Before dawn's first light

Before dawn, the waning Moon lights the way to Jupiter in the midst of Gemini.

Sky & Telescope

Friday, September 27

  • The Moon, a day past last quarter, rises around midnight or 1 a.m. tonight with Jupiter shining to its upper left. They rise higher until dawn on Saturday. Can you spot Delta Geminorum, magnitude 3.6, just ½° below Jupiter?

    Saturday, September 28

  • This is the time of year when, in mid-evening, W-shaped Cassiopeia stands on end halfway up the northeastern sky. And whenever that happens, the dim Little Dipper extends straight leftward from Polaris due north.

    Sunday, September 29

  • Arcturus is shining ever lower in the west after dusk as autumn proceeds. Some time around 9 p.m., depending on how far east or west you live in your time zone, Arcturus sinks to the same altitude in the west as Capella has risen to in the northeast. How accurately can you time this event? It happens 4 minutes earlier each day.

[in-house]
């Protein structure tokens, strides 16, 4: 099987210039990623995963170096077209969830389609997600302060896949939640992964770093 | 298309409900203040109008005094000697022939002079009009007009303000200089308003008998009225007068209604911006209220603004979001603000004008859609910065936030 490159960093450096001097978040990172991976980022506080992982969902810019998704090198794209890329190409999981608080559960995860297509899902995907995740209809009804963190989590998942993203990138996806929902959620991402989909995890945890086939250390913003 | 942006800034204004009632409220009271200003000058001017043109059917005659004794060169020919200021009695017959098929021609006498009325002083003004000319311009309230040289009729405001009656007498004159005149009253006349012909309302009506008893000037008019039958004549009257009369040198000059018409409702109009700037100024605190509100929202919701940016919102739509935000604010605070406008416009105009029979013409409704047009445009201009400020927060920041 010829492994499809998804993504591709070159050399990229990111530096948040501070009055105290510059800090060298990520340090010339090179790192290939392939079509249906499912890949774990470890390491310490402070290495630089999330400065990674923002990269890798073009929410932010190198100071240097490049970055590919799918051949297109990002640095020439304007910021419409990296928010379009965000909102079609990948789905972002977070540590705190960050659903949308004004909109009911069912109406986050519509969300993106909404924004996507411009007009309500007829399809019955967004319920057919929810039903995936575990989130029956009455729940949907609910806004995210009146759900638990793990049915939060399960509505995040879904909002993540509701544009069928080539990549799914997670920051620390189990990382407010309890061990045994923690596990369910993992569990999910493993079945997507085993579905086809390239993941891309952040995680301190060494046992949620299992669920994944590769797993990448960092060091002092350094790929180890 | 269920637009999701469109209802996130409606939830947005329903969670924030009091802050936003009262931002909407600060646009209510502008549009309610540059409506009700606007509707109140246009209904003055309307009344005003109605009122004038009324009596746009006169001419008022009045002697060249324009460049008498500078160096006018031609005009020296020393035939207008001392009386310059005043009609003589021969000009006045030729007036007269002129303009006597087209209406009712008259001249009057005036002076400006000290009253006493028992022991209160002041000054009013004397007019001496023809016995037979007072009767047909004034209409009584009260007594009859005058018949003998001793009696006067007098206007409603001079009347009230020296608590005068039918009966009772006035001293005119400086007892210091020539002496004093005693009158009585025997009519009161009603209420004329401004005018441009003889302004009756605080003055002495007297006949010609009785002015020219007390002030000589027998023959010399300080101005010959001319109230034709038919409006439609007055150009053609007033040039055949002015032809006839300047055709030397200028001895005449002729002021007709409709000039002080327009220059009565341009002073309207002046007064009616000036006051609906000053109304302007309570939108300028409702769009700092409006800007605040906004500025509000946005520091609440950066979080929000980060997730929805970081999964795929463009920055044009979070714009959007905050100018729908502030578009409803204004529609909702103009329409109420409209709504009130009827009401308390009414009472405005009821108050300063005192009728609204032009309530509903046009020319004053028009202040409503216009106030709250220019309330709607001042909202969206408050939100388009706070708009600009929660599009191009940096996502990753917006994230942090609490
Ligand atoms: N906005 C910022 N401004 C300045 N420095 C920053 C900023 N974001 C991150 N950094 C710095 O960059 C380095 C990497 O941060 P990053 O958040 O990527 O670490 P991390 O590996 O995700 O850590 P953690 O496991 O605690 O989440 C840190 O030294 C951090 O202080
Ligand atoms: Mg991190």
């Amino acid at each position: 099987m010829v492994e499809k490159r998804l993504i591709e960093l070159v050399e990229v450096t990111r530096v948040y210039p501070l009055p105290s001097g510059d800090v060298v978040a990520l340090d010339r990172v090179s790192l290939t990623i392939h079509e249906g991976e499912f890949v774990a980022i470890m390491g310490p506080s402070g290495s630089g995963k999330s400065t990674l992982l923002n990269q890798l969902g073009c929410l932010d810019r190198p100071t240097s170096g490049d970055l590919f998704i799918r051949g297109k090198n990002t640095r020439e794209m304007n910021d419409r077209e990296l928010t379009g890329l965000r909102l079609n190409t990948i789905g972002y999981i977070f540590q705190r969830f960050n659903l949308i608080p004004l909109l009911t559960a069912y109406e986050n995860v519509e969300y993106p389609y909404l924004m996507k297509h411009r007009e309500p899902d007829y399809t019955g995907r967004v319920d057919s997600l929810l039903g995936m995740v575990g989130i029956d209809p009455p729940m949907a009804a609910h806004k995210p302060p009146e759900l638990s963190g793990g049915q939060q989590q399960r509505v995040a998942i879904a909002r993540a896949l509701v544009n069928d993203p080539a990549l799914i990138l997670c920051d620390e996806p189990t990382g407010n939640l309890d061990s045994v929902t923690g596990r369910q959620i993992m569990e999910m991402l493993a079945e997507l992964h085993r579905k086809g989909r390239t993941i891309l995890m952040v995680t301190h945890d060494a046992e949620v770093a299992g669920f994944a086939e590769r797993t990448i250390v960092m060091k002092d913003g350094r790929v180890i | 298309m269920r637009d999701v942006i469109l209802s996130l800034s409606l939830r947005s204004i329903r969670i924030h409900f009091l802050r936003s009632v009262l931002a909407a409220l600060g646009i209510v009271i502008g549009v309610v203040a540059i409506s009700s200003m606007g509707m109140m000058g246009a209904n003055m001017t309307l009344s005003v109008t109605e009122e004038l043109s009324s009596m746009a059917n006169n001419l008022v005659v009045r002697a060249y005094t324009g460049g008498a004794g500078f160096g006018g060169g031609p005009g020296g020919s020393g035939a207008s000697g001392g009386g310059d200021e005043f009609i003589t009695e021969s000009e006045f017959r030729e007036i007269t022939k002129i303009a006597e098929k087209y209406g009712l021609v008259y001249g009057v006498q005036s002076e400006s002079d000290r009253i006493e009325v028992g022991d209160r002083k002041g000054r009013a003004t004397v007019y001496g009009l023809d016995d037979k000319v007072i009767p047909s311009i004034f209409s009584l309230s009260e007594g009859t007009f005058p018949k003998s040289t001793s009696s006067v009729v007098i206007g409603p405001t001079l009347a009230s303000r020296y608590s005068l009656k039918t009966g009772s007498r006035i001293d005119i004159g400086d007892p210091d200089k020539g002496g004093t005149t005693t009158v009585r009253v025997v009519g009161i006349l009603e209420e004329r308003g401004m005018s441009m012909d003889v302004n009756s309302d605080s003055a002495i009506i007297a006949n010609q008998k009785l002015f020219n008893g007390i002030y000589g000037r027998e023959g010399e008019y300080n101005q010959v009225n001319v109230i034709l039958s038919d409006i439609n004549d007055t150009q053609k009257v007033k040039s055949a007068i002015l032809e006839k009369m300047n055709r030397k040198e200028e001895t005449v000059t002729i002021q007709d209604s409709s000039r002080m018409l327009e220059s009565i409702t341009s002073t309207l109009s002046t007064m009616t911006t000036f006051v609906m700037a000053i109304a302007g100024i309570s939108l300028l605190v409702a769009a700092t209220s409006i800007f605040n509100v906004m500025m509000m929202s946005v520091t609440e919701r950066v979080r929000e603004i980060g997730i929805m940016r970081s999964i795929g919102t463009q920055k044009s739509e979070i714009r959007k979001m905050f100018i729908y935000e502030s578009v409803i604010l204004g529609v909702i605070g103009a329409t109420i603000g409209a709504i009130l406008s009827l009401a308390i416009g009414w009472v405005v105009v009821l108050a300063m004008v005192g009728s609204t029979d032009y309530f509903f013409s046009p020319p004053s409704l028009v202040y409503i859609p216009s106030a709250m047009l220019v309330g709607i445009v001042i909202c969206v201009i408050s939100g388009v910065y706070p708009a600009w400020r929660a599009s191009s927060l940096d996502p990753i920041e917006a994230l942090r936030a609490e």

Dawn view

    Early risers can watch the waning Moon pass Mars and Regulus this week.

    Sky & Telescope

    Monday, September 30

  • In the eastern dawn Tuesday morning, look for the thin waning crescent Moon forming a triangle with Mars and Regulus, as shown at right. Best view: at least an hour before your local sunrise.

    Tuesday, October 1

  • Now that October is here, the little fall constellation Aries is visible in the east-northeast after dark and all through the evening. Its two or three brightest stars are lined up roughly horizontally, well below the stars of Andromeda.

    Wednesday, October 2

  • Have you ever seen the "false dawn," the morning zodiacal light? This is sunlight reflected from interplanetary dust orbiting in the plane of the solar system. The next two weeks offer a fine opportunity for Northern Hemisphere skywatchers. See the September Sky & Telescope, page 54.

    Thursday, October 3

  • Jupiter is up in the east by midnight or 1 a.m. and climbs higher until dawn Friday morning. Tonight it's just 0.1° from Delta Geminorum, magnitude 3.5 (you may need binoculars). Delta Gem is more than a magnitude brighter than Ganymede, Jupiter's brightest satellite much closer in.

    Friday, October 4

  • Even as the stars begin to come out in twilight, Cassiopeia is already higher now in the northeast than the sinking Big Dipper is in the northwest. And Cassiopeia's broad W pattern is almost standing on end.